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Integrated Insurance Management, LLC

Insurance and Risk Management


 
A Ridgeview Family Company
 

Employee Benefits Basics

Disclosure: Each Person and Insurance policy is unique and the following is general information, please contact us for more specifics related to your policy and situation

Employee benefits in the United States include relocation assistance; medical, prescription, vision and dental plans; health and dependent care flexible spending accounts; retirement benefit plans (pension, 401(k), 403(b)); group-term life and long term care insurance plans; legal assistance plans; adoption assistance; child care benefits and transportation benefits; Paid time off (PTO) in the form of vacation and sick pay. Benefits may also include formal or informal employee discount programs that grant workers access to specialized offerings from local and regional vendors (like movies and theme park tickets, wellness programs, discounted shopping, hotels and resorts, and so on).

Companies that offer these types of work-life perks seek to raise employee satisfaction, corporate loyalty, and worker retention by providing valuable benefits that go beyond a base salary figure.  Fringe benefits are also thought of as the costs of retaining employees other than base salary.  The term "fringe benefits" was coined by the War Labor Board during World War II to describe the various indirect benefits which industry had devised to attract and retain labor when direct wage increases were prohibited.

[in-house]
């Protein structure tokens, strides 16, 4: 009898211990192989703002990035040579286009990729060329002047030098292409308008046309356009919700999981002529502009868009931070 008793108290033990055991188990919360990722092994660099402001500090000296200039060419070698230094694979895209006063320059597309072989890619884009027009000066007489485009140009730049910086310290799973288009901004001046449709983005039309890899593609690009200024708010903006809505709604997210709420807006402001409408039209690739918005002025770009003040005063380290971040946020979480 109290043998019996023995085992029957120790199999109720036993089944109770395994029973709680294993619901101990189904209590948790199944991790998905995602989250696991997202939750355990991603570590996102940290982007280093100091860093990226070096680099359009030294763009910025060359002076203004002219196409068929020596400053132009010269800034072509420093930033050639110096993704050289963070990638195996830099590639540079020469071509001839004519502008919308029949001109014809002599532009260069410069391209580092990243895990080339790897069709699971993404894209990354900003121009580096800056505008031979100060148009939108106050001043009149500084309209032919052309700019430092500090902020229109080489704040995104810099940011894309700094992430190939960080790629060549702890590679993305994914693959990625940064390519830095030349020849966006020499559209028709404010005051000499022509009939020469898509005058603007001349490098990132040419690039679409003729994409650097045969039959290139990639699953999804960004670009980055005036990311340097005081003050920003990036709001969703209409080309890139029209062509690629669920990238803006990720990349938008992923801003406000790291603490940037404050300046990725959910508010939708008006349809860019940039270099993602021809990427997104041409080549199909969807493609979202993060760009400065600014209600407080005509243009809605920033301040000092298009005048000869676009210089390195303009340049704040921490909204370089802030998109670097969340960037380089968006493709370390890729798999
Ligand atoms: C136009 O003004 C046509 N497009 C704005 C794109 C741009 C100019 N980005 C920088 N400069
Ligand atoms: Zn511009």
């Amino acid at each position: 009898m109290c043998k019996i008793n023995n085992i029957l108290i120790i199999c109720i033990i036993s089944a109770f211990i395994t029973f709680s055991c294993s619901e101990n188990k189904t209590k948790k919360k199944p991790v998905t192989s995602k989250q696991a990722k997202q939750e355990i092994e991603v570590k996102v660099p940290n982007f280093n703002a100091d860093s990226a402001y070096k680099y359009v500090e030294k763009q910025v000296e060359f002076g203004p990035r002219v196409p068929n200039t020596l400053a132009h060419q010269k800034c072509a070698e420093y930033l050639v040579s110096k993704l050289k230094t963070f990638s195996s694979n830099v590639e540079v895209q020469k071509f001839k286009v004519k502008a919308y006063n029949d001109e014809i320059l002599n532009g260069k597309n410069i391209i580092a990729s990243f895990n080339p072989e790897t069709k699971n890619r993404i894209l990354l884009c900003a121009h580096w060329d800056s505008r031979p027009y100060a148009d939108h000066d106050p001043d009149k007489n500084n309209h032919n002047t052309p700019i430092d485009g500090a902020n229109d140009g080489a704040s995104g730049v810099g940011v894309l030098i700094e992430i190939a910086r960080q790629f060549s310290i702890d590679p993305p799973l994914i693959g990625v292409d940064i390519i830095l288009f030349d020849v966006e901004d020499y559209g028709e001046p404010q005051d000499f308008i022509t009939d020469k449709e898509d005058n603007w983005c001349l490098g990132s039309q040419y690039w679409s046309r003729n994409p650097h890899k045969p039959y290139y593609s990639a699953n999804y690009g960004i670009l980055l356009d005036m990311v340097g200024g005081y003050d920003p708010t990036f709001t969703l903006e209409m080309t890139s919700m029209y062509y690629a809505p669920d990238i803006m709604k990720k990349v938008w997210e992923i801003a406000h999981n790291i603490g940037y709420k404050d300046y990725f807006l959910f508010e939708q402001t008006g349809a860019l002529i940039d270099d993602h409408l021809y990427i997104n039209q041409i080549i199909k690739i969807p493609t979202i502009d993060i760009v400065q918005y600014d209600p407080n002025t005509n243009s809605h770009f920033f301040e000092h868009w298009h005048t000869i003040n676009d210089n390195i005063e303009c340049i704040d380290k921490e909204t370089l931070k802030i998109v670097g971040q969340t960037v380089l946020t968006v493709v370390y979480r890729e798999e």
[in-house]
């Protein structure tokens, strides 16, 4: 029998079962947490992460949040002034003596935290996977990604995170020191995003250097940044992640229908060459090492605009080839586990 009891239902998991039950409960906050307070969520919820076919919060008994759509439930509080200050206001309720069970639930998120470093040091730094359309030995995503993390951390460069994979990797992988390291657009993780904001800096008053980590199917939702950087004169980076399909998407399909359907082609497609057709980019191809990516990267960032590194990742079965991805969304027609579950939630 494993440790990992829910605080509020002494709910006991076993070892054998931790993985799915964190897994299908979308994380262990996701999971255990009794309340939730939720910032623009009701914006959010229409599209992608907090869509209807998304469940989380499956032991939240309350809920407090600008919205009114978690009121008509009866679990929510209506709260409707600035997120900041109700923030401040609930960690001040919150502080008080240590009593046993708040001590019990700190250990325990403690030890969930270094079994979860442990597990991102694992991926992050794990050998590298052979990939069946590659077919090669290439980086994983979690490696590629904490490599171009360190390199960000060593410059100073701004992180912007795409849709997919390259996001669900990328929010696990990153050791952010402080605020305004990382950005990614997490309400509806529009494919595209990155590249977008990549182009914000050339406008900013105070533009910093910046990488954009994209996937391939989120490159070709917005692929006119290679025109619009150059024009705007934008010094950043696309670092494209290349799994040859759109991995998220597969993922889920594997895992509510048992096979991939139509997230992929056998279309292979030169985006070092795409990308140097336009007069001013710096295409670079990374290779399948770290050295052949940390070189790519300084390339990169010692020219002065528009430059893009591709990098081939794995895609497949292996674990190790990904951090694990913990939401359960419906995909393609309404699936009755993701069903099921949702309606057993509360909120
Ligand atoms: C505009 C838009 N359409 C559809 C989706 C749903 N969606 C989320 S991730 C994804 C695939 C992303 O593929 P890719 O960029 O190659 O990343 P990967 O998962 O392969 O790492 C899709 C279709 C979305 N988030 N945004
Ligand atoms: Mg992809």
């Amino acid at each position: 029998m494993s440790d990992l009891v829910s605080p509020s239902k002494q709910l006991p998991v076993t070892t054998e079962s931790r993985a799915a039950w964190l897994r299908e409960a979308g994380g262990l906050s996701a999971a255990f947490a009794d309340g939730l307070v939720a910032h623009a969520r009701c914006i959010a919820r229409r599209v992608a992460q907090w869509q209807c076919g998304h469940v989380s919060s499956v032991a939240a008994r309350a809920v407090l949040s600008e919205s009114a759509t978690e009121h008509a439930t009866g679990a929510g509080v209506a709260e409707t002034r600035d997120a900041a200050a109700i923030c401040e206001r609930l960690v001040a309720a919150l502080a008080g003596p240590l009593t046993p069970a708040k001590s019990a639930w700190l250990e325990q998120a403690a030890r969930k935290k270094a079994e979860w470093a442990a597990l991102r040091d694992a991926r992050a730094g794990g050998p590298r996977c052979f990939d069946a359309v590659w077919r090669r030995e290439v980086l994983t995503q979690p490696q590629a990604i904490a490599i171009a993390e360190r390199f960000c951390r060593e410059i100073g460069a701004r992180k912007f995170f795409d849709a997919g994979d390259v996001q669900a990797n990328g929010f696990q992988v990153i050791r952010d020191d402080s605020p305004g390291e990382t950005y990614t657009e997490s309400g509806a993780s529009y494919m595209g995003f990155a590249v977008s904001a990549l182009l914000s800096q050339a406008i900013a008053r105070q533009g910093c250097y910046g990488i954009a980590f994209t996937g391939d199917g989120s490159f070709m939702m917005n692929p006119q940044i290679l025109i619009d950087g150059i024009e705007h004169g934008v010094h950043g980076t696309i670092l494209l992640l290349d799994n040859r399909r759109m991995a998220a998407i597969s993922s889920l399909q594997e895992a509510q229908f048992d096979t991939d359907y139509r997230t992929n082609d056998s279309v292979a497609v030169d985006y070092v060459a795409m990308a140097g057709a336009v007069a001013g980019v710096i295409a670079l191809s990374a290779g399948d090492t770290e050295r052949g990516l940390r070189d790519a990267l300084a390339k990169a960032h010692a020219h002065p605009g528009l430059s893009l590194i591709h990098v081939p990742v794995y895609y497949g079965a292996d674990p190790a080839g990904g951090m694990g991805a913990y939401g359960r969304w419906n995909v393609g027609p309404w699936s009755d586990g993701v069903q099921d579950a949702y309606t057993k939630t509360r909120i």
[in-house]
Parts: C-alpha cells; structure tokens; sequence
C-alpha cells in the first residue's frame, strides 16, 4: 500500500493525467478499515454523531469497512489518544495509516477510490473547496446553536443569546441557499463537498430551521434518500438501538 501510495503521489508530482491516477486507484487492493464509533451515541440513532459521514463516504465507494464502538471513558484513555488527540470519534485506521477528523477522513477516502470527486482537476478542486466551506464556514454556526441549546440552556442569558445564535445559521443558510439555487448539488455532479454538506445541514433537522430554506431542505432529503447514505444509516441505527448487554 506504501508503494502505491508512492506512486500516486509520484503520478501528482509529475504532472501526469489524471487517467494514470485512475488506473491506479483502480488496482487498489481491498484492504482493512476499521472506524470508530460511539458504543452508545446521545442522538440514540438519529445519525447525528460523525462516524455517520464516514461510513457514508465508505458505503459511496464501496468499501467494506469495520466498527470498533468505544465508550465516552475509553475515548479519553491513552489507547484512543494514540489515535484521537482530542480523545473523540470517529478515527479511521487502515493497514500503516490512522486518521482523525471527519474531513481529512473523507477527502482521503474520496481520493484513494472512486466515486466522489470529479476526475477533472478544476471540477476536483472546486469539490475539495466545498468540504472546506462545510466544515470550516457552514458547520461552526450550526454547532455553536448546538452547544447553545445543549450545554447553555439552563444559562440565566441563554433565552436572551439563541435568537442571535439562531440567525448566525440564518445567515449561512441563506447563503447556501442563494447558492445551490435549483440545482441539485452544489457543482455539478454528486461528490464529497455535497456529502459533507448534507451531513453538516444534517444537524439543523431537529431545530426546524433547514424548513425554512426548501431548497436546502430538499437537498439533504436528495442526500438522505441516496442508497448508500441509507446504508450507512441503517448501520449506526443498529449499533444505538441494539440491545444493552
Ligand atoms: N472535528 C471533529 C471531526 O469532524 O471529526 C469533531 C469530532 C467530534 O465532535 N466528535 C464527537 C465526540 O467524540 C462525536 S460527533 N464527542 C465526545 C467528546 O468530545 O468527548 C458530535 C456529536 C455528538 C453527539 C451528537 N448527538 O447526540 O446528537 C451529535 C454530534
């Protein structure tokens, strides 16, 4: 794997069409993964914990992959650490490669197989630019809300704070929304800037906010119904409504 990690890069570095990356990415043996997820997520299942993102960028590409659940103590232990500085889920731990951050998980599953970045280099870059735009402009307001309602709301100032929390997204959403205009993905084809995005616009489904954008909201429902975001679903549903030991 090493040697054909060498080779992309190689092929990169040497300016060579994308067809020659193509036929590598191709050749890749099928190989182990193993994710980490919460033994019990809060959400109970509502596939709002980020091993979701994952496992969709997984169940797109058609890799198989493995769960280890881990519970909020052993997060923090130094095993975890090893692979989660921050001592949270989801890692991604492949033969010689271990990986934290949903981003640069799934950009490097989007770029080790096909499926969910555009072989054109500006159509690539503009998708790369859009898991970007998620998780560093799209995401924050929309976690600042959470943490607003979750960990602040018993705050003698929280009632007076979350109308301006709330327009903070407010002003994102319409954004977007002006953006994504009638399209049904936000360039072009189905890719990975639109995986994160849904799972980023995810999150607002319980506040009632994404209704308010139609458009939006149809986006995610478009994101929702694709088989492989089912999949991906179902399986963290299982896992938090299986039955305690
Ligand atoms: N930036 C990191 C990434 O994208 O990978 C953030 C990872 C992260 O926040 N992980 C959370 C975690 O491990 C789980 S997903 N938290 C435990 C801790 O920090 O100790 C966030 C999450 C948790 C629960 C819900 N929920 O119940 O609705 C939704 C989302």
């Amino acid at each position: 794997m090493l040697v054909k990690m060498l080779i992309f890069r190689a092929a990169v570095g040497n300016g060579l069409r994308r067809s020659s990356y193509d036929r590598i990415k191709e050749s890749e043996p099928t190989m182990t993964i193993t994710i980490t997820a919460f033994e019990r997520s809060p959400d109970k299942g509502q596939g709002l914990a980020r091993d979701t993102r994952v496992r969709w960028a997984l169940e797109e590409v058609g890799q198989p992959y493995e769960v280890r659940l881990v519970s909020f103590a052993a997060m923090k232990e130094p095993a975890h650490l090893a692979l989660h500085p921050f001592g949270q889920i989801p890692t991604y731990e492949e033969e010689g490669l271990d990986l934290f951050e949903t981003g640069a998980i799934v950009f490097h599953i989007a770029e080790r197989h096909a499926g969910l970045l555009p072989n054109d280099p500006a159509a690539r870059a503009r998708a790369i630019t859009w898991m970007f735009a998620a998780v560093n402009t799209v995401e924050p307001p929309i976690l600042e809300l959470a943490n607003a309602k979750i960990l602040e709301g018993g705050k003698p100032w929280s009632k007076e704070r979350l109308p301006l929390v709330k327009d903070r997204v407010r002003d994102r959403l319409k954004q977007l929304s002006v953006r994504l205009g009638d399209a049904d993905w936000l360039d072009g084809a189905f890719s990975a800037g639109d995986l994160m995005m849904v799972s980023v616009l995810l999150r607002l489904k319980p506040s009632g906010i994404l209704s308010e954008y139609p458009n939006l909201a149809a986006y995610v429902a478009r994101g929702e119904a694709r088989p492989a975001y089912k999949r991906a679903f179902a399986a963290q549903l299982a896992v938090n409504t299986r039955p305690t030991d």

Some fringe benefits (for example, accident and health plans, and group-term life insurance coverage up to US$50,000) may be excluded from the employee's gross income and, therefore, are not subject to federal income tax in the United States. Some function as tax shelters (for example, flexible spending, 401(k), or 403(b) accounts). These benefit rates often change from year to year and are typically calculated using fixed percentages that vary depending on the employee’s classification.

Normally, employer-provided benefits are tax-deductible to the employer and non-taxable to the employee. The exception to the general rule includes certain executive benefits (e.g. golden handshake and golden parachute plans) or those that exceed federal or state tax-exemption standards.

American corporations may also offer cafeteria plans to their employees. These plans offer a menu and level of benefits for employees to choose from. In most instances, these plans are funded by both the employees and by the employer(s). The portion paid by employees is deducted from their gross pay before federal and state taxes are applied. Some benefits would still be subject to the Federal Insurance Contributions Act tax (FICA), such as 401(k) and 403(b) contributions; however, health premiums, some life premiums, and contributions to flexible spending accounts are exempt from FICA.